How to Fool Around with the New AutoHotkey Version 2.0

Test the Alpha Release of AutoHotkey V2.0 Without Losing All of Your Version 1.1 Apps

In my last blog, I said that you have plenty of time for making your AutoHotkey V2.0 decision. But, that doesn’t mean you can’t play with the current V2.0 version.

Natural curiosity forces many of us to explore the possibilities of the not-quite-ready-for-primetime 2.0 version of AutoHotkey. But, who wants the trouble of uninstalling (and reinstalling) AutoHotkey 1.1 or continually moving around the various versions of V2.0? Fortunately, you can set up both versions of AutoHotkey to coexist without interference. No need to continually move and/or rename of the main AutoHotkey file (AutoHotkey.exe). Using the approach offered here, you can simultaneously run your current V1.1 scripts while playing around with the future V2.0.

Installing AutoHotkey Alpha Versions


To run any version of AutoHotkey, you only need the matching main AutoHotkey.exe file (AutoHotkeyU32.exe or AutoHotkeyU64.exe) located somewhere on your Windows computer. The main AutoHotkey install program (after copying the files to the primary folder) merely adds menu items to the right-click context menu, creates a Desktop icon, and relates (i.e. Opens with…) the .ahk extension to the main AutoHotkey.exe program. As long as you don’t overwrite the V1.1 files found in the C:\Program Files\AutoHotkey folder, your original AutoHotkey scripts should continue to run unabated. By placing the alpha V2.0 AutoHotkey files in a separate folder, we can connect new V2.0 scripts to the appropriate version of the AutoHotkey program.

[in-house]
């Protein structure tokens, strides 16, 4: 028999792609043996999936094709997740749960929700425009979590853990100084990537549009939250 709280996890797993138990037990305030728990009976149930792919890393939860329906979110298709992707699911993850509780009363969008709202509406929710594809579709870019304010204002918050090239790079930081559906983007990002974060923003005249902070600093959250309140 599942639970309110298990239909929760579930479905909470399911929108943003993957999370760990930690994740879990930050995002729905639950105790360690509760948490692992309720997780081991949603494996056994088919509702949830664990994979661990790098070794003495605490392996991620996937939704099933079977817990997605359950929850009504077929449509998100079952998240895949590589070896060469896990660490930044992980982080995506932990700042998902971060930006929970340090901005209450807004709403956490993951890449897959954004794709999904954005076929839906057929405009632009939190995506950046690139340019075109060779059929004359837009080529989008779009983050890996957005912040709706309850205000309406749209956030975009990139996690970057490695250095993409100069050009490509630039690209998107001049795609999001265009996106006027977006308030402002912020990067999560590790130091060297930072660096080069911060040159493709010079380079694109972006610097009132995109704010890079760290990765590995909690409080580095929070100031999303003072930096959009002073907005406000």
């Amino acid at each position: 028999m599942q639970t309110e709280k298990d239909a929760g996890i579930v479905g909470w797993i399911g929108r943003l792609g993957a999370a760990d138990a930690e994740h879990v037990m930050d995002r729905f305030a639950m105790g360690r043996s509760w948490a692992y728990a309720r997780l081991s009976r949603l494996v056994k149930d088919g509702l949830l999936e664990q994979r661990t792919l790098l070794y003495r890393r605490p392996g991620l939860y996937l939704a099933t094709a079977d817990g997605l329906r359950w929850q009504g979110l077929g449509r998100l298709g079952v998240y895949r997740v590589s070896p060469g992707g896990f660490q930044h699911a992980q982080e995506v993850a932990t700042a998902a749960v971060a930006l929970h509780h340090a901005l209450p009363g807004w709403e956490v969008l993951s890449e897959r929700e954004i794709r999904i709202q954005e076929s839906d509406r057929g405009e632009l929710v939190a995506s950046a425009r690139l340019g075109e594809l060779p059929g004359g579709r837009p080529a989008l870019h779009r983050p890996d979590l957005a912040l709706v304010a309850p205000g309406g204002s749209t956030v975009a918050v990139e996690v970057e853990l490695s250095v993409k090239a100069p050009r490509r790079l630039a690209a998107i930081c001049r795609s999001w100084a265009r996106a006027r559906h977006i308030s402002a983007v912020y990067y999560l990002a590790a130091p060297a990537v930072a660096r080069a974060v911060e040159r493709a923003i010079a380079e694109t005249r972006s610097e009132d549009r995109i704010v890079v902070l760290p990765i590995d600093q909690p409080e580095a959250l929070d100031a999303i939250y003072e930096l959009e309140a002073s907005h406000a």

Download the Latest AutoHotkey V2.0 Alpha Zip File

You’ll find the latest alpha release at the Downloads for AutoHotkey 2.0 page. Click on the most current version to download the ZIP file. After downloading the ZIP folder, extract all the compressed files to an appropriate folder, but not the main AutoHotkey folder mentioned above. I created a subfolder in that main AutoHotkey folder named C:\Program Files\AutoHotkey\AHK Version 2.0.